Major overhaul of downtown Moncton poised to start this summer

The funding is expected to see upgrades to water, sewer and road infrastructure around the Moncton courthouse, shown in 2020, including a new east-west street between it and Main Street.  (Shane Fowler/CBC - image credit)
The funding is expected to see upgrades to water, sewer and road infrastructure around the Moncton courthouse, shown in 2020, including a new east-west street between it and Main Street. (Shane Fowler/CBC - image credit)

Federal and provincial funding announced Wednesday sets the stage for a major overhaul of the eastern section of downtown Moncton starting this summer.

Federal, provincial and city governments are planning to spend a combined $36.3 million to build a new street, raise some streets to reduce flood risks, replace underground infrastructure and move or bury power lines.

It's work that has long been planned for the area south of Main Street, largely covered by surface parking lots, to allow it to be redeveloped.

"Development cannot occur without boring things like access to water, sewer, electricity, and of course it cannot occur without just plain old access," Moncton Mayor Dawn Arnold said at a news conference.

"The new street will create a grid for these properties. Electrical, communications, water, wastewater infrastructure will support the development of these same properties."

Shane Magee/CBC
Shane Magee/CBC

The city included the spending in its 2022 budget, but was awaiting funding from the other two levels of government before starting the work. The federal government is contributing $14.5 million while the province is spending $12.1. The city is paying $9.7 million.

Arnold said it's expected work will start this summer.

Throughout the news conference there were references to pending news by the landowner, Moncton-based development firm The Ashford Group. Jim Dixon, a principal with the company, attended the announcement.

"This is a catalyst for private sector development. And Mr. Dixon, wink wink," Daniel Allain, New Brunswick's minister of local government, said at the podium.

Ashford has not yet announced its plans for the area, though Dixon told reporters its first phase will include a mixed-use building near Downing Street. He said a formal announcement could take place this spring.

Shane Magee/CBC
Shane Magee/CBC

He said one of the first things to address will be parking since the new street and any new buildings would replace surface parking lots.

"There will be very little, no surface parking 10 years from now ... probably less than 10 years," he said of the area near the courthouse, saying instead there will be parking structures or buildings with underground parking.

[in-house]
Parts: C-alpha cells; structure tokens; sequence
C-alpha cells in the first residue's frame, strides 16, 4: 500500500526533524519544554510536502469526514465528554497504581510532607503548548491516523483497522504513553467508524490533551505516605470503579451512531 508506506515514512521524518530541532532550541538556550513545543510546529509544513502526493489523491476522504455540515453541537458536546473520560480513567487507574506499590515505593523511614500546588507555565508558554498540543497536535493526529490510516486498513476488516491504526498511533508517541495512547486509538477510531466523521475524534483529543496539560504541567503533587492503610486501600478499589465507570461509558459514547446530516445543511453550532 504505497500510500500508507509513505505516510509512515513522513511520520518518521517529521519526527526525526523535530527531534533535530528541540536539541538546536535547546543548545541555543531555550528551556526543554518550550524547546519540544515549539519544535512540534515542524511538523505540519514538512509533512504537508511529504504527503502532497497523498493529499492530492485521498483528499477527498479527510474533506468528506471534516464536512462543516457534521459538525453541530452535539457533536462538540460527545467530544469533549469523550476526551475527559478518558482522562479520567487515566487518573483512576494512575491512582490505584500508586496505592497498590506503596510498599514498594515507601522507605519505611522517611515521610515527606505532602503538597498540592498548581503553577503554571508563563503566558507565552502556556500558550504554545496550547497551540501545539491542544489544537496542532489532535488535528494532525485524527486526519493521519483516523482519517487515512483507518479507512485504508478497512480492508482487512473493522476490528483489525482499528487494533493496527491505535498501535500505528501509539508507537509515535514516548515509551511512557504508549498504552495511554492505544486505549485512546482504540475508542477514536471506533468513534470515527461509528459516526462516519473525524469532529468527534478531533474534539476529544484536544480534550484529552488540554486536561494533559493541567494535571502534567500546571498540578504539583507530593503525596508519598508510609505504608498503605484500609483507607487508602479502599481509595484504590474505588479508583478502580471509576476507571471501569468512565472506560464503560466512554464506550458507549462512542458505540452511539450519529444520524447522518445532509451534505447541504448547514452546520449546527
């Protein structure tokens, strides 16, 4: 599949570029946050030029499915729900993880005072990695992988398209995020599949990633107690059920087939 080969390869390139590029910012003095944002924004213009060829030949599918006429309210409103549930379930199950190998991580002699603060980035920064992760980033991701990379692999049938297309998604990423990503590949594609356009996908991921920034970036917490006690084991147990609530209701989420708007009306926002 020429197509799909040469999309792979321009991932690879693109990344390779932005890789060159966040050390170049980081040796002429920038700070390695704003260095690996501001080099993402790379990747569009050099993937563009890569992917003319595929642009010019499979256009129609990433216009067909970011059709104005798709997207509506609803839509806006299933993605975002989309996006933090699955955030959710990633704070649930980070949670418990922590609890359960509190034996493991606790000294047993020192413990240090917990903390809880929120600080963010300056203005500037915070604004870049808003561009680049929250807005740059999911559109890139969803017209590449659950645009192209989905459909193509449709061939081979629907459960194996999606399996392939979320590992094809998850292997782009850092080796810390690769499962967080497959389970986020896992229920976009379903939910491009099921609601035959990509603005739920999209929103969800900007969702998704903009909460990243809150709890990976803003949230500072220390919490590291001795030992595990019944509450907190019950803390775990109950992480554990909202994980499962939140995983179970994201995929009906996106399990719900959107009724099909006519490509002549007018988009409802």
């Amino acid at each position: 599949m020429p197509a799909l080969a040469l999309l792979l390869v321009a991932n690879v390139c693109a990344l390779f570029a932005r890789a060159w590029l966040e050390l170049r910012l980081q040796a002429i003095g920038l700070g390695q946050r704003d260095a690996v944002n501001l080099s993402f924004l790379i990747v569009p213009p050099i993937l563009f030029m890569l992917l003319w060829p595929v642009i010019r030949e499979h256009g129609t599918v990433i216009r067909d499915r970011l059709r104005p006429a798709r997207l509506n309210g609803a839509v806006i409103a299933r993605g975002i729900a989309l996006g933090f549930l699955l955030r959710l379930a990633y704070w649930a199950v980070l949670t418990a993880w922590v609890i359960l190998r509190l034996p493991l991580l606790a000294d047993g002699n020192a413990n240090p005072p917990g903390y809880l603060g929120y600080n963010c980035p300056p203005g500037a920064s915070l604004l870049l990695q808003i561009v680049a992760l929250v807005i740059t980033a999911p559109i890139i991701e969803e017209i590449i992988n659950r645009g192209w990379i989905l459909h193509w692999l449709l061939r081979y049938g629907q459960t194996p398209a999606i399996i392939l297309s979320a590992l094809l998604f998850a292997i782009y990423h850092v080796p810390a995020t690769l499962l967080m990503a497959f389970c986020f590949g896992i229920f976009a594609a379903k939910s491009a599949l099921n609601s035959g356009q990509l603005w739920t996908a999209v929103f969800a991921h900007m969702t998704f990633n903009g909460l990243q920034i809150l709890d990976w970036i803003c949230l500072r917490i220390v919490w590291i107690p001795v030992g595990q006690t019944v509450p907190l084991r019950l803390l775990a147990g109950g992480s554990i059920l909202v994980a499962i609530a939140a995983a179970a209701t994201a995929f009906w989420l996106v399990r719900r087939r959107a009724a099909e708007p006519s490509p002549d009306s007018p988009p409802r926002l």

He said there's a reduced market for office space and challenges with construction and interest rates, but the residential market is still growing.

"People are coming, there's a wave and it's not slowing down," Dixon said. "So, our view of life is we'll build in bite-size pieces, and as long as the demand's there, we'll keep growing."

Google Earth/CBC
Google Earth/CBC

The funding, combined with some previously announced last year, will result in several years of construction work in downtown south of Main Street, according to city staff.

Lutz Street, using funding announced last year, is expected to be rebuilt between Record and Main over the next year.

Work will start this summer on Assomption and the lower end of Westmorland, as well as the new east-west street, though it would only be completed in 2025-26 when the underground infrastructure is installed.

N.B. Power lines will be relocated along Assomption near the courthouse to allow development closer to the street than could take place if the lines remained.

Downing Street's lower portion will also be raised, and it will become a two-way street.

Pierre Fournier/CBC
Pierre Fournier/CBC

The new east-west street will initially run between Westmorland and Downing streets. The city's downtown plan calls for it to continue as far as Foundry Street, but that would require moving the Moncton Market.

"There are no concrete details at this time, but you know, stay tuned," Arnold said when asked about the issue.

Raising the levels of several city streets is planned to address concerns of heavy rain storms and rising sea levels along the tidal Petitcodiac River.

"It's really for climate change adaptation," Elaine Aucoin, the city's general manager of sustainable growth and development, said.